The rules used in these villages, like those in the Swiss villages, were tailored to the specific environment, to the particular economic roles that various forest products played in the local economy, and to the need to minimize the costs of monitoring labor inputs, resource-unit outputs, and compliance with the rules.
Note:CRITERI GUIDA DELLA REGOLAZIONE
A village headman usually was responsible for determining the date when the harvesting of a given product could begin.
Note:FISSARE LA DATA INIZIO LAVORI
… each kumi was assigned a zone according to an annual rotation scheme, and each household had to send one, but only one adult. On the appointed day, each representative reported to the appropriate kumi zone in the winter fodder commons and waited for the temple bell as the signal to begin cutting. However, this grass was cut with large sickles, and since it would be dangerous to have people distributed unevenly around their kumi zone swinging sickles in all directions, the individuals in each kumi lined up together at one end of their zone and advanced to the other end, whacking in step with each other like a great agricultural drill team. The grass was left to dry … and then two representatives from each house-hold entered the fodder commons to tie the grass up into equal bundles. The haul for each kumi was grouped together and then divided evenly into one cluster per household. Each household was then assigned its cluster by lottery. (McKean 1986, pp. 556–7)
Note:ESEMPIO DI REGOLA PER RACCOGLIERE IL FIENO
There were written rules about the obligation of each household to contribute a share to the collective work to maintain the commons – to conduct the annual burning (which involved cutting nine-foot firebreaks ahead of time, carefully monitoring the blaze, and occasional fire-fighting when the flames jumped the firebreak), to report to harvest on mountain-opening days, or to do a specific cutting of timber or thatch. Accounts were kept about who contributed what to make sure that no household evaded its responsibilities unnoticed. Only illness, family tragedy, or the absence of able-bodied adults whose labor could be spared from routine chores were recognized as excuses for getting out of collective labor…. But, if there was no acceptable excuse, punishment was in order. (McKean 1986, p. 559)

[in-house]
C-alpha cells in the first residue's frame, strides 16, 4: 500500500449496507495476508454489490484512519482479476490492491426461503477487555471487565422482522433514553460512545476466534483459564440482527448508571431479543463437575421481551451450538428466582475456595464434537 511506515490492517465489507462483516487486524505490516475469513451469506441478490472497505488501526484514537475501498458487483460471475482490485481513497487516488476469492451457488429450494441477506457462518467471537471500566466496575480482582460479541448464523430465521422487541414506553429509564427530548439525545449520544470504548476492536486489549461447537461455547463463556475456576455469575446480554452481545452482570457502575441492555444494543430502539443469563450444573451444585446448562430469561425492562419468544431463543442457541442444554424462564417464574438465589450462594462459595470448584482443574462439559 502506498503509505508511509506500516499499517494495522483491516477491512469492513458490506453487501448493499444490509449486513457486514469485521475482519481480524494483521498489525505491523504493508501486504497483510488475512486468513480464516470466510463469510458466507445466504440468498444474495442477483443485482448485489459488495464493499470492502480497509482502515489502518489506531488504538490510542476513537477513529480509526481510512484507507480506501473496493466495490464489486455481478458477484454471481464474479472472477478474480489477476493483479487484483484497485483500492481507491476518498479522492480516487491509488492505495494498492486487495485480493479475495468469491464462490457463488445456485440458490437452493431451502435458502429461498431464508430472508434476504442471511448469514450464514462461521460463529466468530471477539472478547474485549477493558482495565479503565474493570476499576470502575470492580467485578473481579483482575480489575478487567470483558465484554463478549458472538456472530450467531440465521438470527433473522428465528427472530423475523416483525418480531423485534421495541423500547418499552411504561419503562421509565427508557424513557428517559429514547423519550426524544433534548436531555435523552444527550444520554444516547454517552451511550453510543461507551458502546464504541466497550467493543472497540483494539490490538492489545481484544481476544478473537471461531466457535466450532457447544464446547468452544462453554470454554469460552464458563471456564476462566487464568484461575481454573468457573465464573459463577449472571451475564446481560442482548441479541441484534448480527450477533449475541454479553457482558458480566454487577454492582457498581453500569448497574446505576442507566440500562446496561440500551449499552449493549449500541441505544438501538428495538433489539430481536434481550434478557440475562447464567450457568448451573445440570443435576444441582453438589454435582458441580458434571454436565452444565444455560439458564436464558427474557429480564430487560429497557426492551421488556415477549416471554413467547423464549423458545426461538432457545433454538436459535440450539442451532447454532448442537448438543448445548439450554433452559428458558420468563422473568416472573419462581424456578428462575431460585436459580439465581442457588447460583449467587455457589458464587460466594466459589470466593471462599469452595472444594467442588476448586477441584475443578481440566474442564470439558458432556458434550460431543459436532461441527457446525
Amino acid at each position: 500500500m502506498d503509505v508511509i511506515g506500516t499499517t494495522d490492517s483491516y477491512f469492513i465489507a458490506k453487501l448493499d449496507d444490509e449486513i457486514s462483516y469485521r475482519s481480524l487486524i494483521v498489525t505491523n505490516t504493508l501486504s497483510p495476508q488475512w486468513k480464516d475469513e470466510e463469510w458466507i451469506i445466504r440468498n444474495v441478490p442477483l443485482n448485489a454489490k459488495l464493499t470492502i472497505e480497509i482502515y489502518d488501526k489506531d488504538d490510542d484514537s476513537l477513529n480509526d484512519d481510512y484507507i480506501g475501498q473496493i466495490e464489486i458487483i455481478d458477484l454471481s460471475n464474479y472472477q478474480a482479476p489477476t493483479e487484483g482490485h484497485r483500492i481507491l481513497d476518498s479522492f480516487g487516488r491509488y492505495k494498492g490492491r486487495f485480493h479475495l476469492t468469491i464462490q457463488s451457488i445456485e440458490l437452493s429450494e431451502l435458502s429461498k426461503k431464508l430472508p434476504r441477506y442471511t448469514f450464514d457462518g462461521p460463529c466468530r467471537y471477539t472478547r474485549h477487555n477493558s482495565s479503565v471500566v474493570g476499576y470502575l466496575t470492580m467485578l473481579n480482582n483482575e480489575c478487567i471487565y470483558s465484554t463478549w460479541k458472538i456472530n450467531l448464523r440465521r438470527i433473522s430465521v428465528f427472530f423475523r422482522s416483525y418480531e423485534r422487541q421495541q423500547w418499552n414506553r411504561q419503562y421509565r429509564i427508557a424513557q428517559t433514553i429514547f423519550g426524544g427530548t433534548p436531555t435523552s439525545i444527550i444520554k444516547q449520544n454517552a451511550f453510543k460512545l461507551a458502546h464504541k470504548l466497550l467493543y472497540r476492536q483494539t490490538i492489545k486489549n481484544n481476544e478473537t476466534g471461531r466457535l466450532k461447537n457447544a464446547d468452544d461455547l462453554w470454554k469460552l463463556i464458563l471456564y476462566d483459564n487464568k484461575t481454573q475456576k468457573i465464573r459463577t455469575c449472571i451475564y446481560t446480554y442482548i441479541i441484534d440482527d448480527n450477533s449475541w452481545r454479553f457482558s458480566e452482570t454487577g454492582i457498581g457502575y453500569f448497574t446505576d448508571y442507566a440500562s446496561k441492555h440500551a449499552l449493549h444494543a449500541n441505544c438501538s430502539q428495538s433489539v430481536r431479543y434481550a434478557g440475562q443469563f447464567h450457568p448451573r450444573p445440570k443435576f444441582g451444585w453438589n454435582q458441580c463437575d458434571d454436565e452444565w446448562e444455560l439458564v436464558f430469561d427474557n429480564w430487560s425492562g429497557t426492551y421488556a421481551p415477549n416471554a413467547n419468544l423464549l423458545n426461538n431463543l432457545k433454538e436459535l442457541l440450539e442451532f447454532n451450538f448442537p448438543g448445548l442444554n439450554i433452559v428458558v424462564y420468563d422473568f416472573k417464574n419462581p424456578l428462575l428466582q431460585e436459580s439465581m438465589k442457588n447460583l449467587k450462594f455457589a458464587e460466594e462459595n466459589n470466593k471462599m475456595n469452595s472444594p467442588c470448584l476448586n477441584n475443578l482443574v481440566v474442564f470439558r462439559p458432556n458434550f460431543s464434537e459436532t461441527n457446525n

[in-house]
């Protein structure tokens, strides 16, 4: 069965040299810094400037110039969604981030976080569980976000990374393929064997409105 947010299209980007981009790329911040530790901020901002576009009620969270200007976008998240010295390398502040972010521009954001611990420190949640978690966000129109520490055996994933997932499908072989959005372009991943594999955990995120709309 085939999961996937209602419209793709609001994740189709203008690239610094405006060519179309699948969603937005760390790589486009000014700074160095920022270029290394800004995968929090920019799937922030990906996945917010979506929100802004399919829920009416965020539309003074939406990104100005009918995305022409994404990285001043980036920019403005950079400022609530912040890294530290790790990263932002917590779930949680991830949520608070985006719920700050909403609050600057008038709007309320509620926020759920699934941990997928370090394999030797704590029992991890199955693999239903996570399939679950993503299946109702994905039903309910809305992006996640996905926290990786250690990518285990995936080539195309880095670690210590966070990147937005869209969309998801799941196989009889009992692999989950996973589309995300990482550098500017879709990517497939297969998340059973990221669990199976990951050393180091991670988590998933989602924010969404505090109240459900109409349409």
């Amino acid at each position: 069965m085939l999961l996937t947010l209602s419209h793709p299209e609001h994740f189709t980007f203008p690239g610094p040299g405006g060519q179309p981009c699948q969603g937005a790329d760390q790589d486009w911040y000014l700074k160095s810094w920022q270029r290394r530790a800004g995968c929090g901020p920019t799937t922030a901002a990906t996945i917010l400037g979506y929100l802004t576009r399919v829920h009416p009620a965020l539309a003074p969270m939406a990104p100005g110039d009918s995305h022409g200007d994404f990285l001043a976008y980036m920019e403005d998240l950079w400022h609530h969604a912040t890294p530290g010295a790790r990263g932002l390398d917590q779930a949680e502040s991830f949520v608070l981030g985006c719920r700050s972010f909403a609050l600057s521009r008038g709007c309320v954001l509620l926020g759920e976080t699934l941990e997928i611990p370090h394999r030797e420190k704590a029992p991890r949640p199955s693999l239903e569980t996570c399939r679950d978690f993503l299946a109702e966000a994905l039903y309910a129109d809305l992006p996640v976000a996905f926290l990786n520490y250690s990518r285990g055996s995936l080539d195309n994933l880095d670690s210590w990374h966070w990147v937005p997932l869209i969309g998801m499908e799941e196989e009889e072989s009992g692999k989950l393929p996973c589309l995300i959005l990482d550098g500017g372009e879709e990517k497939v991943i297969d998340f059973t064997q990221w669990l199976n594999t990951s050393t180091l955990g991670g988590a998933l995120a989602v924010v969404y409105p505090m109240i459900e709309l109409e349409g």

Most of the villages hired “detectives” who daily patrolled the commons on horseback in groups of two looking for unauthorized users. In some villages, this position was considered “one of the most prestigious and responsible available to a young man” (McKean 1986, p. 561).
One village that did not use formal detectives relied on a form of “citizen’s arrest,” and anyone was authorized to report violations.
Note:CITTADINO PUBBLICO UFFICIALE
“It was considered perfectly appropriate for the detective to demand cash and saké from violators and to use that as their own entertainment cache” (McKean 1986, p. 561). In addition to the fines paid to the detectives, violators were deprived of their contraband harvest, their equipment, and their horses.
The most serious sanctions that could be and occasionally were imposed involved complete ostracism or ultimately banishment from the village.
Note:PENA DI MORTE… CIVILE
Impatience with waiting for mountain-opening day was one reason.
Note:CAUSA PIÙ COMUNE D’INFRAZIONE
A second reason for rule violation sometimes was genuine disagreement about the management decisions of a village headman.
Note:DISACCORDO SULLE REGOLE
One former detective in Hirano, now a respected village elder, described how he had been patrolling a closed commons one day and came upon not one or two intruders but thirty, including some of the heads of leading households. It was not yet mountain-opening day, but they had entered the commons en masse to cut a particular type of pole used to build trellises to support garden vegetables raised on private plots. If they could not cut the poles soon enough, their entire vegetable crop might be lost, and they believed that the village headman had erred in setting opening day later than these crops required. (McKean 1986, p. 565)
Note:UN ESEMPIO DI VIOLAZIONE MASSIVA
In that instance, fines were imposed, but they involved making a donation to the village school, rather than the usual payment of saké.
SANZIONE PARTICOLARE NEL CASO DI VIOLAZIONI MASSIVE